The pros and cons of whether the nature of Drug Abuse should have been altered so much have since raged over forums on the internet. Reasons given in support of the retro-bolt include that the route was never going to be climbed in its current condition, it was 'dangerous' with so few bolts, and by making the climb safer not only would it get more traffic, but more quality pitches further up the rock face could also be accessed.


As I'm writing this piece, the arguments continue on Facebook. And what one protagonist rightly points out as a 'storm in a teacup' has highlighted the extremely varied views of this. A lot of the discussion is pseudo aggressive, finger-pointing talk that quickly deteriorates into vitriolic personality bashing rather than dealing with the issues themselves. There's more than a whiff of excessive testosterone, climbing politics and even old scores being reignited. This, or course, helps no one and clarifies nothing.
So – despite the obvious risk of entering the fray – what are the issues, not just for Drug Abuse but for bolting and re-bolting our crags and mountains? Is a one shoe fits all approach even possible?
The NZAC Bolting Position seems a good place to start. Created in 2010 by a working group comprising Pete Barnes, Ross Cullen, Phil Doole and Sam Bosshard (as part of the NZAC Recreational Advocacy committee), a document was released after consultation with NZAC members and the wider climbing community. What this consultation involved I'm not sure, but after reading the document (which is available online) I feel the NZAC Bolting Position is middle of the road in terms of guidelines.
The Bolting Position document states, and rightly so, that the NZAC seeks to preserve the adventurous nature of climbing and mountaineering where possible. The uncertainty of the outcome is considered a key part of the overall climbing experience. I think many serious climbers would agree that their most memorable experiences tend to occur at the sharp end of a rope when things get spicy. What I may have hated at the time (who likes being scared?) has been character building. My sense of achievement felt stronger afterwards. Those testing moments taught me a lot about myself and about my climbing, whether high up in the mountains or at a local crag. That's not to say there aren't plenty of days when I'm happy clipping pleasantly spaced, stress free bolts – this broad spectrum is something I love about climbing.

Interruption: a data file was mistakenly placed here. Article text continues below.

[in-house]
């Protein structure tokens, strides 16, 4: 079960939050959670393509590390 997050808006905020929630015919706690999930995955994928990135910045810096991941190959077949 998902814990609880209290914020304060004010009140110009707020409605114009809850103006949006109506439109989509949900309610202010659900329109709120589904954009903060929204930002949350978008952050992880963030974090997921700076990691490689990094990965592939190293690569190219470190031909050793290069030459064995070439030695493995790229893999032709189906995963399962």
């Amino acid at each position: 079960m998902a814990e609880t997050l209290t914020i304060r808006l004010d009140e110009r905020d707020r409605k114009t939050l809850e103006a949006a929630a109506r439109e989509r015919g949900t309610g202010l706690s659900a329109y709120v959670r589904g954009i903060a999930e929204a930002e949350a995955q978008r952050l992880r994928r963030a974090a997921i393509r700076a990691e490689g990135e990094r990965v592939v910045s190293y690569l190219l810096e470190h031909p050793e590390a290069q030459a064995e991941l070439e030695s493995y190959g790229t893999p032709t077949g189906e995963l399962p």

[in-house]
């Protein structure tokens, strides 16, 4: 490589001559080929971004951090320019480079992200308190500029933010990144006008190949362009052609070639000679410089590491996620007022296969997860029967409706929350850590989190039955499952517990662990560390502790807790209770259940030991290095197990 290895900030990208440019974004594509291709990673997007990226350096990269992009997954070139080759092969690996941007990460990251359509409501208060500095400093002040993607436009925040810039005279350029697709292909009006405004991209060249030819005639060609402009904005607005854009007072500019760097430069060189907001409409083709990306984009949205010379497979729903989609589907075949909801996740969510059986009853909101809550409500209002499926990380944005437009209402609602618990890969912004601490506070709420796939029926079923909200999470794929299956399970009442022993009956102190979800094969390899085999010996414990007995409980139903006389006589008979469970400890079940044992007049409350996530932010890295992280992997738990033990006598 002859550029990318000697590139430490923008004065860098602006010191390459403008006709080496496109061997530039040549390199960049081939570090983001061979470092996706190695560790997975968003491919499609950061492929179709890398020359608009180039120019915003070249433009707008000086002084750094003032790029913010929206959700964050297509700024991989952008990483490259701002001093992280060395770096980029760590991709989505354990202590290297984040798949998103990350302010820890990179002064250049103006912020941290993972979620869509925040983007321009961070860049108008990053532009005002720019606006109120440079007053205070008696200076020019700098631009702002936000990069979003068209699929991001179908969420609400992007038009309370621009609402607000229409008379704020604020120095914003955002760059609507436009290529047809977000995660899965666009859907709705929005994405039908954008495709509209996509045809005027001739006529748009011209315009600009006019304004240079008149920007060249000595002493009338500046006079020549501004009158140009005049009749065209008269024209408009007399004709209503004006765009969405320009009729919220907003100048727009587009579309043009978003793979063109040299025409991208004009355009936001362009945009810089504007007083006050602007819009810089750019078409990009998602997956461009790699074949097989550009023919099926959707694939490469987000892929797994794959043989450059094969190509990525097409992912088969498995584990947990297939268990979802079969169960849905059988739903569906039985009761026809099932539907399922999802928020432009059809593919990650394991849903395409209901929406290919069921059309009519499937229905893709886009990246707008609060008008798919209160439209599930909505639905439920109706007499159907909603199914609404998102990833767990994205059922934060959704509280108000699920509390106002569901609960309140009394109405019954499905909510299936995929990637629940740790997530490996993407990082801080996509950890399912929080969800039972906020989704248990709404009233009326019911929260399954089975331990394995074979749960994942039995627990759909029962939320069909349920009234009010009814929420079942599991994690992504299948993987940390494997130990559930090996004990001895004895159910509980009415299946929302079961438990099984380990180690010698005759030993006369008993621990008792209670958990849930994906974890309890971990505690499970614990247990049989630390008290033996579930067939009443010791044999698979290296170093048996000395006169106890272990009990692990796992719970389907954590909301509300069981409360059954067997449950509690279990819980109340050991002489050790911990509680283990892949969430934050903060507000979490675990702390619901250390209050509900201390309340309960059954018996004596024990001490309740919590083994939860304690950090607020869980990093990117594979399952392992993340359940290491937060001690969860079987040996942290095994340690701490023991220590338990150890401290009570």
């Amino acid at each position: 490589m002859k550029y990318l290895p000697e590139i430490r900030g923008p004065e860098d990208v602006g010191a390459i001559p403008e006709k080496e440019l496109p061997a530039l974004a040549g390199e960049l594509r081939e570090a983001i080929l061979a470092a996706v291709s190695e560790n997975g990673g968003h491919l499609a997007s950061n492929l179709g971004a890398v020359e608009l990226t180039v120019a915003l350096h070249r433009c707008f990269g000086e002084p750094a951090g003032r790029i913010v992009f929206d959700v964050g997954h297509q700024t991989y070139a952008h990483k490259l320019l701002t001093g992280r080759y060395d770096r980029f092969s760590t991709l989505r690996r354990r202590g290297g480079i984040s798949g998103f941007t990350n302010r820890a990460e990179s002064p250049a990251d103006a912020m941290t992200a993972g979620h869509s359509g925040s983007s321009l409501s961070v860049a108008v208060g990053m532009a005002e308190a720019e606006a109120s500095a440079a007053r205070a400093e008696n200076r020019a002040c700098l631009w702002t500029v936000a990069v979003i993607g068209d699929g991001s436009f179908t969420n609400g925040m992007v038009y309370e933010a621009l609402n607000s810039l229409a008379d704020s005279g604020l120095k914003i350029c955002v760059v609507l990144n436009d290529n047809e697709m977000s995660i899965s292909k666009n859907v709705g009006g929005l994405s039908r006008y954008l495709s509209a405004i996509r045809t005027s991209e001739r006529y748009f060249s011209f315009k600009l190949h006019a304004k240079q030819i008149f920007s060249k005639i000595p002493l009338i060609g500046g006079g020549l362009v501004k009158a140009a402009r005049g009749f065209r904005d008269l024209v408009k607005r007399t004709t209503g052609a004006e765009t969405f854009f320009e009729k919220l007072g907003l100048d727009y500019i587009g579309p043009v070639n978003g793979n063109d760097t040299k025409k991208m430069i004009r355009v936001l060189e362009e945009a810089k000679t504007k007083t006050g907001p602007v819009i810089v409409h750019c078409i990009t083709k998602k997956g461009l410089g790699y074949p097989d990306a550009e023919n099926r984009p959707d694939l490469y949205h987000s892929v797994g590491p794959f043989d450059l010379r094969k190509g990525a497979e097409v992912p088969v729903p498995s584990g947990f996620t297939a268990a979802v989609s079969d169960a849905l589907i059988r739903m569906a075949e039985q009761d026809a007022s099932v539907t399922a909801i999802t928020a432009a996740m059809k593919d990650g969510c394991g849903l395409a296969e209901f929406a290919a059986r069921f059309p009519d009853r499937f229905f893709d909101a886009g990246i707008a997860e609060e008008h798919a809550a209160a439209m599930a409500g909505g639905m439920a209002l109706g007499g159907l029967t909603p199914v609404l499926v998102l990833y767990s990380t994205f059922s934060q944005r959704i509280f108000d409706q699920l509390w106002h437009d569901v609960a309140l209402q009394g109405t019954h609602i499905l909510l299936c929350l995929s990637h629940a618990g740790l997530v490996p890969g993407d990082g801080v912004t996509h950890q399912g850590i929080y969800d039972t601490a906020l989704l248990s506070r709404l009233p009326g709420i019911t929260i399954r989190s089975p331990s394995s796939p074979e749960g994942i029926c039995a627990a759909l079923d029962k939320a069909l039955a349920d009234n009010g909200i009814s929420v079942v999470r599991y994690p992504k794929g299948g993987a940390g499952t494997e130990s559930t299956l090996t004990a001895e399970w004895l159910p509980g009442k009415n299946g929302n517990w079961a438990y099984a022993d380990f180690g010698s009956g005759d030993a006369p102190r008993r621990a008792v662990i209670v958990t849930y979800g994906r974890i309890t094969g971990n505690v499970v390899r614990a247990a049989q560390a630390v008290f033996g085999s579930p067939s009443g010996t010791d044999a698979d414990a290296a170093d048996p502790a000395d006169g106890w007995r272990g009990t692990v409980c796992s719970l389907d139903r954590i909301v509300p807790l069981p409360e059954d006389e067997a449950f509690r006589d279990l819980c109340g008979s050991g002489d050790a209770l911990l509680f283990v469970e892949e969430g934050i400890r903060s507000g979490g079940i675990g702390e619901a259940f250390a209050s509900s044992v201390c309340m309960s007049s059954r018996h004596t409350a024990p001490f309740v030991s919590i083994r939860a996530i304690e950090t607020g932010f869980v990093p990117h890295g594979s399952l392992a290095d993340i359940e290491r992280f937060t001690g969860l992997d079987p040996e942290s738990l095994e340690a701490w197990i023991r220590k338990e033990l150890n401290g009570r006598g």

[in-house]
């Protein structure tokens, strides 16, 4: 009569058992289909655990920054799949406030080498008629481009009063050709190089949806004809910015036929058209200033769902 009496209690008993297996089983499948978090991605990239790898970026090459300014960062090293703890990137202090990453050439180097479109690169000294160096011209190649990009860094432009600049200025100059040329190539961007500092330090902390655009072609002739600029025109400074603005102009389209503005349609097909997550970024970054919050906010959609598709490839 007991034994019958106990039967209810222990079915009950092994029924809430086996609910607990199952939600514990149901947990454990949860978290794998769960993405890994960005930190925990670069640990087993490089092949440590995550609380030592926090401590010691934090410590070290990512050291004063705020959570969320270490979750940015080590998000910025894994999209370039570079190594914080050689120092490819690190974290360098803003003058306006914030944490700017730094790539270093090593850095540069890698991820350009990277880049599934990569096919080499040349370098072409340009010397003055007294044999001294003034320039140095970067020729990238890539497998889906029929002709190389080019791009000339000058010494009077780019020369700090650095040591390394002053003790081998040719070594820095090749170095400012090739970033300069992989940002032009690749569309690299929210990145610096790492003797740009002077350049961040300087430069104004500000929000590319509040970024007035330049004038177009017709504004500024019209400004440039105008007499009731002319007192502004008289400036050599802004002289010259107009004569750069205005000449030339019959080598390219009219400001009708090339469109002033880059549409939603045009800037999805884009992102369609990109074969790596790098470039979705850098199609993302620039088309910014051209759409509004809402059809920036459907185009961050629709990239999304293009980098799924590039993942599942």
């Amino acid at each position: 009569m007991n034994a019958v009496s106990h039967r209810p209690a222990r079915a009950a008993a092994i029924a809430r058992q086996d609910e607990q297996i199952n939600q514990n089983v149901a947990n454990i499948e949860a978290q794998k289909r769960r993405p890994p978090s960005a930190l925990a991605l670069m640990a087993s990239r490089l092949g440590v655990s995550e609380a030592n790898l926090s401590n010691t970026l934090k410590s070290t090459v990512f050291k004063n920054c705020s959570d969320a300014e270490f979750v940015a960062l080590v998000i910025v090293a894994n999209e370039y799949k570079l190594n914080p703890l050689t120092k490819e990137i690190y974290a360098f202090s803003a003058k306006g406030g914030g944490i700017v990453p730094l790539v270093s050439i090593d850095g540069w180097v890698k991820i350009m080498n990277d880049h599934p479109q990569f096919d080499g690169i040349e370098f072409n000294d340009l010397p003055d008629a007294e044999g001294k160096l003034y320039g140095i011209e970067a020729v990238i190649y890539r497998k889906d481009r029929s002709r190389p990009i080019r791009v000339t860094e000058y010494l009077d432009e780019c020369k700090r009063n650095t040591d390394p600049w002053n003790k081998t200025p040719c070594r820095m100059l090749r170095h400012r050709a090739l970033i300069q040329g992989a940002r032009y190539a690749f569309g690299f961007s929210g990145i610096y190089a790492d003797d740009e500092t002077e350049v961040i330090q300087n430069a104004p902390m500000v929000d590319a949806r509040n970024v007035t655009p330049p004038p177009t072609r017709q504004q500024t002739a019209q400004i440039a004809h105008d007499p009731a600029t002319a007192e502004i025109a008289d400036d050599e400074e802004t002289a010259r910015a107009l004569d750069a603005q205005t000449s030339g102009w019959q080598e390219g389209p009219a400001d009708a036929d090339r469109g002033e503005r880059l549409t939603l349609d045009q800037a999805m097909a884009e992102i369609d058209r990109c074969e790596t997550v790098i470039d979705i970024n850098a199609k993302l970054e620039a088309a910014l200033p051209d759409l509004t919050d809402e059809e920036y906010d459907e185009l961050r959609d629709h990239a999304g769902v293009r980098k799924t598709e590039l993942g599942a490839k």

Climbing requires a certain level of risk assessment and management. This is when we learn what our limits are, and how we perform when we're testing them. There's self responsibility when standing at the bottom of the route and deciding whether to try it or not. The decision over whether it is too hard or too risky is ours.
Obviously, this is a particularly subjective measurement which depends on a climber's ability, drive and propensity to risk exposure. For me, this is where the different types of climbing begin to diverge. Intrinsic to mountaineering and traditional crag climbing are adventure, constant risk assessment and management. Nature and the climbing objective are experienced on its terms, without any permanent, artificial protection. Whereas sport climbing is more the pursuit of athleticism in an environment where risk often greatly reduced.
These different climbing values are influenced by what Kester Brown refers to as the 'style' of a route. Brown has climbed at a high level right across the climbing spectrum, from bouldering to Himalayan expeditions, and I think his approach to this topic is both well considered and low key.
Brown points out that style depends on who did the first ascent, and can differ route to route, crag to crag. 'If Dave Fearnley was around now putting up necky crag routes, he’d probably receive some very pointed criticism these days,' Brown says. 'Things have certainly become more safety conscious. But then trigger-happy developers still get a hard time for routes with a bolt every metre. Is there a happy medium? I don’t know. I think diversity is good, but I also think rock is actually a valuable resource, especially at popular areas.'